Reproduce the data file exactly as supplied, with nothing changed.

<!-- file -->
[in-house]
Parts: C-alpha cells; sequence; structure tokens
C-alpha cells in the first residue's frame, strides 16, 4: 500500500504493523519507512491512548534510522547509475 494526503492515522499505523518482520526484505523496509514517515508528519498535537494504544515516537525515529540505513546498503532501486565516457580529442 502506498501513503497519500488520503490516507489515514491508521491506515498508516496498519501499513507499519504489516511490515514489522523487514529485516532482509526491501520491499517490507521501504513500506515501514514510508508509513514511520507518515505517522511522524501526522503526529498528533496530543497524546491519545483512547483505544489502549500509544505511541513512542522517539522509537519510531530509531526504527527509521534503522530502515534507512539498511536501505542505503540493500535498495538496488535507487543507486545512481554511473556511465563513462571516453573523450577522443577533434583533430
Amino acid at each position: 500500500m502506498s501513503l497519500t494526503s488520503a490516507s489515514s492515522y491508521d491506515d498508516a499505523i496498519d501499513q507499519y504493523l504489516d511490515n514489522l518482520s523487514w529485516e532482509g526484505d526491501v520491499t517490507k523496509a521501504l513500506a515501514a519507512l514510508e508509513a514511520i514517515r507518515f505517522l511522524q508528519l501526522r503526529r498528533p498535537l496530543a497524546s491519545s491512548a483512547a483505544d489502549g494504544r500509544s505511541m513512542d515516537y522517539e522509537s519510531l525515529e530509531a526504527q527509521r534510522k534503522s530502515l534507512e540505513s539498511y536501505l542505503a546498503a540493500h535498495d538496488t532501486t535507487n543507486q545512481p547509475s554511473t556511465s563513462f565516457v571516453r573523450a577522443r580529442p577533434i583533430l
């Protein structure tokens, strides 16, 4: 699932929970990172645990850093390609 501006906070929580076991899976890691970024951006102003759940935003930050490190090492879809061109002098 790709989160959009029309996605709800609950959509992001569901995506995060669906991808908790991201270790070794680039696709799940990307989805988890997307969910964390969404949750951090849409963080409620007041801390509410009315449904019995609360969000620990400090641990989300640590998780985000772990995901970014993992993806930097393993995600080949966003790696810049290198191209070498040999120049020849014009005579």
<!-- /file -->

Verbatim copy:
[in-house]
Parts: C-alpha cells; sequence; structure tokens
C-alpha cells in the first residue's frame, strides 16, 4: 500500500504493523519507512491512548534510522547509475 494526503492515522499505523518482520526484505523496509514517515508528519498535537494504544515516537525515529540505513546498503532501486565516457580529442 502506498501513503497519500488520503490516507489515514491508521491506515498508516496498519501499513507499519504489516511490515514489522523487514529485516532482509526491501520491499517490507521501504513500506515501514514510508508509513514511520507518515505517522511522524501526522503526529498528533496530543497524546491519545483512547483505544489502549500509544505511541513512542522517539522509537519510531530509531526504527527509521534503522530502515534507512539498511536501505542505503540493500535498495538496488535507487543507486545512481554511473556511465563513462571516453573523450577522443577533434583533430
Amino acid at each position: 500500500m502506498s501513503l497519500t494526503s488520503a490516507s489515514s492515522y491508521d491506515d498508516a499505523i496498519d501499513q507499519y504493523l504489516d511490515n514489522l518482520s523487514w529485516e532482509g526484505d526491501v520491499t517490507k523496509a521501504l513500506a515501514a519507512l514510508e508509513a514511520i514517515r507518515f505517522l511522524q508528519l501526522r503526529r498528533p498535537l496530543a497524546s491519545s491512548a483512547a483505544d489502549g494504544r500509544s505511541m513512542d515516537y522517539e522509537s519510531l525515529e530509531a526504527q527509521r534510522k534503522s530502515l534507512e540505513s539498511y536501505l542505503a546498503a540493500h535498495d538496488t532501486t535507487n543507486q545512481p547509475s554511473t556511465s563513462f565516457v571516453r573523450a577522443r580529442p577533434i583533430l
């Protein structure tokens, strides 16, 4: 699932929970990172645990850093390609 501006906070929580076991899976890691970024951006102003759940935003930050490190090492879809061109002098 790709989160959009029309996605709800609950959509992001569901995506995060669906991808908790991201270790070794680039696709799940990307989805988890997307969910964390969404949750951090849409963080409620007041801390509410009315449904019995609360969000620990400090641990989300640590998780985000772990995901970014993992993806930097393993995600080949966003790696810049290198191209070498040999120049020849014009005579």